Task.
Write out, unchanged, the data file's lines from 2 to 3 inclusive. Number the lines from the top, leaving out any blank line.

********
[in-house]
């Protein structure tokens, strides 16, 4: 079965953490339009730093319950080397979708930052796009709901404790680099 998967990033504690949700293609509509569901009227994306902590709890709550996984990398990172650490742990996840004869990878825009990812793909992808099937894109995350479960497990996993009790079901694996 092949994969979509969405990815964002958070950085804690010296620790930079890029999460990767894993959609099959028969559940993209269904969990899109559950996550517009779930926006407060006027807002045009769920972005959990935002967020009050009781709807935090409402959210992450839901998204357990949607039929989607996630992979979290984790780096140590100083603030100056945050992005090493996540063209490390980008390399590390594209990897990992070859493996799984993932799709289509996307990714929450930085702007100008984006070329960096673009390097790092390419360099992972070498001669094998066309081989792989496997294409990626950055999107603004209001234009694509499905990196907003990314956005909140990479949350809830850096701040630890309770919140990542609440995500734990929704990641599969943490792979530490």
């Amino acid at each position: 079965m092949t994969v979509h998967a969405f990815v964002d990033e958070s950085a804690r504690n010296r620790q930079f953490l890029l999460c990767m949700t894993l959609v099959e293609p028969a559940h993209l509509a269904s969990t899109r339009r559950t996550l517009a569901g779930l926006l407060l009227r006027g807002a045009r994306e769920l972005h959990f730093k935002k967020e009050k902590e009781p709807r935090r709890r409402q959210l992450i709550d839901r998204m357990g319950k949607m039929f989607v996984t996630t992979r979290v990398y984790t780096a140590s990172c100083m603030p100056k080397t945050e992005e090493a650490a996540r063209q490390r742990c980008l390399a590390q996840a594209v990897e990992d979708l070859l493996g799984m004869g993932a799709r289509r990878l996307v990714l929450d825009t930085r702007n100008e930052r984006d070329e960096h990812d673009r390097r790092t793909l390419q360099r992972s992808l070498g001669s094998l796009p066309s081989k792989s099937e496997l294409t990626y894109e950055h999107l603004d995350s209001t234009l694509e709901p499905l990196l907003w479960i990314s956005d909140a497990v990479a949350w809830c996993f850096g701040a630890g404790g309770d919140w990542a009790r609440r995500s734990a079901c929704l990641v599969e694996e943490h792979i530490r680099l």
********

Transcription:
């Protein structure tokens, strides 16, 4: 079965953490339009730093319950080397979708930052796009709901404790680099 998967990033504690949700293609509509569901009227994306902590709890709550996984990398990172650490742990996840004869990878825009990812793909992808099937894109995350479960497990996993009790079901694996 092949994969979509969405990815964002958070950085804690010296620790930079890029999460990767894993959609099959028969559940993209269904969990899109559950996550517009779930926006407060006027807002045009769920972005959990935002967020009050009781709807935090409402959210992450839901998204357990949607039929989607996630992979979290984790780096140590100083603030100056945050992005090493996540063209490390980008390399590390594209990897990992070859493996799984993932799709289509996307990714929450930085702007100008984006070329960096673009390097790092390419360099992972070498001669094998066309081989792989496997294409990626950055999107603004209001234009694509499905990196907003990314956005909140990479949350809830850096701040630890309770919140990542609440995500734990929704990641599969943490792979530490």
């Amino acid at each position: 079965m092949t994969v979509h998967a969405f990815v964002d990033e958070s950085a804690r504690n010296r620790q930079f953490l890029l999460c990767m949700t894993l959609v099959e293609p028969a559940h993209l509509a269904s969990t899109r339009r559950t996550l517009a569901g779930l926006l407060l009227r006027g807002a045009r994306e769920l972005h959990f730093k935002k967020e009050k902590e009781p709807r935090r709890r409402q959210l992450i709550d839901r998204m357990g319950k949607m039929f989607v996984t996630t992979r979290v990398y984790t780096a140590s990172c100083m603030p100056k080397t945050e992005e090493a650490a996540r063209q490390r742990c980008l390399a590390q996840a594209v990897e990992d979708l070859l493996g799984m004869g993932a799709r289509r990878l996307v990714l929450d825009t930085r702007n100008e930052r984006d070329e960096h990812d673009r390097r790092t793909l390419q360099r992972s992808l070498g001669s094998l796009p066309s081989k792989s099937e496997l294409t990626y894109e950055h999107l603004d995350s209001t234009l694509e709901p499905l990196l907003w479960i990314s956005d909140a497990v990479a949350w809830c996993f850096g701040a630890g404790g309770d919140w990542a009790r609440r995500s734990a079901c929704l990641v599969e694996e943490h792979i530490r680099l």